This release comes as quite a surprise. Although John Lucas in his 1993 biography of Sir Reginald Goodall refers in a footnote to the existence of a BBC radio recording of the performance of Boris Godunov given at the Royal Opera Covent Garden on 10 June 1961 under Goodall’s baton, he does not list it in his discography of the conductor’s work in the same volume. It was in the event — with the exception of a single performance of Rimsky-Korsakov’s Golden Cockerel — the last conducting engagement undertaken by Goodall at Covent Garden for ten years. When he next appeared in the pit at the Royal Opera to conduct Parsifal – a BBC recording of one of those performances has already emerged on CD – he had already established his reputation as a Wagnerian. But he had always enjoyed critical approval for his interpretation of Boris, and the appearance of another opera in the sparse representation of Goodall on disc is to be wholeheartedly welcomed.
Berezovsky is a sadly under-rated player, even though he won the Tchakovsky Competition in 1990. His natural talent is given full vent in these Etudes. One must remember that these were studies written by Chopin, each one exploring a singular technical idea - the 'Revolutionary' a test of left-hand power and flexibility, Op.10 No.1 a study in right-hand stretches, etc. Thus in each piece, Berezovsky utilises a different aspect of his phenomenal technique and gives a demonstration of how they should be played. In the CD booklet, one critic accurately observes that Berezovsky 'knows there is plenty of time ahead of him'; and rightly so! In a musical world today where everyone thinks they need to flex their muscle in order to gain attention, Berezovsky carries on at his own pace, regardless. There is no need to play everything at breakneck speed as does Argerich where the tendency is to sink into a show of bad taste and pointless pyrotechnics.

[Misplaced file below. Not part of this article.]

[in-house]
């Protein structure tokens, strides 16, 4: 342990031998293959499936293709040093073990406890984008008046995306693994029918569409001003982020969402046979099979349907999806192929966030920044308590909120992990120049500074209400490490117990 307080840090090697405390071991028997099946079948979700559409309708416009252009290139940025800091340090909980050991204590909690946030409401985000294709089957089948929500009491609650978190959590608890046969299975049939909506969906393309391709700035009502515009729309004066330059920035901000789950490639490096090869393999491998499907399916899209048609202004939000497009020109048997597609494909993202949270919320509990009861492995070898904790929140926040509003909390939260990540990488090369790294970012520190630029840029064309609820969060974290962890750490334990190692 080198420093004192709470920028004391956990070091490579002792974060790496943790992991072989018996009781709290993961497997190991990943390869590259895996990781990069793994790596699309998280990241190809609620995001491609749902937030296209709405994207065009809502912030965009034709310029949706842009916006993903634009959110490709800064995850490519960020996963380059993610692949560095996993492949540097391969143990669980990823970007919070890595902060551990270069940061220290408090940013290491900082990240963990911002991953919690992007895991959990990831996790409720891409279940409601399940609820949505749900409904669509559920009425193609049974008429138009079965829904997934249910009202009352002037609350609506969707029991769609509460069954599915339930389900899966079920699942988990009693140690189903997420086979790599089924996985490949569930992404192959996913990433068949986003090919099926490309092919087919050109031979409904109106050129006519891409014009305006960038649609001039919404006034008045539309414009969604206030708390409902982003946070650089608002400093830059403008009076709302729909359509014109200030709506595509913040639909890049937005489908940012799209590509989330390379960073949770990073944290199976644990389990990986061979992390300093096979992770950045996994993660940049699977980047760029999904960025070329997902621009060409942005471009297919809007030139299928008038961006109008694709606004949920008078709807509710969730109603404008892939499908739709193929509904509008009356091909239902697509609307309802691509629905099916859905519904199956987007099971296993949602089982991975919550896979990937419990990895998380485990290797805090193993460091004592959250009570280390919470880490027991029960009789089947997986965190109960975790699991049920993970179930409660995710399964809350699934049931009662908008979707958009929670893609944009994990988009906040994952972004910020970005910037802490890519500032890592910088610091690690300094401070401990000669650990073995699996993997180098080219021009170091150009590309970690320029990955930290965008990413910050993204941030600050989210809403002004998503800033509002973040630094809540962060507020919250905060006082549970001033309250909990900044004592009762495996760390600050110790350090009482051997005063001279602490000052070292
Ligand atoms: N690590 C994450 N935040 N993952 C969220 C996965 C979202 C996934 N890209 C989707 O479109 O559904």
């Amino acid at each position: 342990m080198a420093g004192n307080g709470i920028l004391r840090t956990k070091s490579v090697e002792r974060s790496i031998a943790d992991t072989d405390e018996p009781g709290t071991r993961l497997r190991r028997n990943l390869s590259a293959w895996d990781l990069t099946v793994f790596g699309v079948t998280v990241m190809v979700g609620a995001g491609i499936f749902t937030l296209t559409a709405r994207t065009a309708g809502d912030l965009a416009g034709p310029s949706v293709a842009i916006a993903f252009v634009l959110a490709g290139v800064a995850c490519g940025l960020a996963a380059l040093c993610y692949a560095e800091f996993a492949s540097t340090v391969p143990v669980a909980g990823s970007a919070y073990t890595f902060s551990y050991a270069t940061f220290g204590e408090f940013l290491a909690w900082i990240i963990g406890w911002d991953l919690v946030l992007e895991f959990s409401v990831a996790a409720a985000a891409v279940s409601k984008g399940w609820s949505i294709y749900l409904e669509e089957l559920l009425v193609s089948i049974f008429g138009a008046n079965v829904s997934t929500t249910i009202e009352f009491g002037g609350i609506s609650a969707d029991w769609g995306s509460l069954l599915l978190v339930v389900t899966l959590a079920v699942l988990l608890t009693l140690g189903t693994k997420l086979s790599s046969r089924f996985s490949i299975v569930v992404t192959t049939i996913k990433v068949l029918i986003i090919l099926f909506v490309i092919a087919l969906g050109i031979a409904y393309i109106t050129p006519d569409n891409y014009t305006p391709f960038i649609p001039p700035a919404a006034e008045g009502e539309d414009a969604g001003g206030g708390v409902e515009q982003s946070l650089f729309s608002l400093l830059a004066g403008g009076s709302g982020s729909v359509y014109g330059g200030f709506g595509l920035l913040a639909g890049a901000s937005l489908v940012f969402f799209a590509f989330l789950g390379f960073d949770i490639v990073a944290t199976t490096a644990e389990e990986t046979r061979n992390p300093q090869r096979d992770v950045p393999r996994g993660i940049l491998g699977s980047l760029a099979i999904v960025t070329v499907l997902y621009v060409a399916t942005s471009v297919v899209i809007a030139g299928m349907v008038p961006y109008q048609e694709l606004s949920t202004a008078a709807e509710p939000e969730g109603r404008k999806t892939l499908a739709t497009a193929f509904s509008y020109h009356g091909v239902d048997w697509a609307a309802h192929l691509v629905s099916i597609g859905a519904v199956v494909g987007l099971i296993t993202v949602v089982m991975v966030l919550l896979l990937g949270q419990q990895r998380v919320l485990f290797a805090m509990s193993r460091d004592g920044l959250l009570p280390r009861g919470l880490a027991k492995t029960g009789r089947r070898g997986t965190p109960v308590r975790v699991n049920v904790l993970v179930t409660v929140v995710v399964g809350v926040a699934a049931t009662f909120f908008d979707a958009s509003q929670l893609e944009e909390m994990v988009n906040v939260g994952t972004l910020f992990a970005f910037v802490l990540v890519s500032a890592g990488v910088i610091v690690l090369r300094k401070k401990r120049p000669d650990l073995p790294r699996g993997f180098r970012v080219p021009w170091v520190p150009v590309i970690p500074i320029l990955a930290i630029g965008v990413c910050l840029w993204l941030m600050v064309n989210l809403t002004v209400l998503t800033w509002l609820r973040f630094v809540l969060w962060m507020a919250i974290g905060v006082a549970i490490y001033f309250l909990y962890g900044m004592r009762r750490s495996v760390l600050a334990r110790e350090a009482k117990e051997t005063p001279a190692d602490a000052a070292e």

There are many factors that contribute to a great and worthwhile album; the actual performance (in this case by orchestra and soloist) is obviously important, but also significant is recorded sound quality, programming, interesting and informative liner notes, and (although less important) nice packaging doesn't hurt, either. This CD of Rachmaninov's First and Fourth piano concertos and the Rhapsody on a Theme of Paganini gives listeners all of these things. The liner notes provide an exceptionally useful timeline highlighting the chronology of two concertos, showing where revisions were made and when the final version emerged relative to the initial sketches. The Orchestre Philharmonique de l'Oural does a superb job of providing a lush and sensual backdrop for all three works heard here.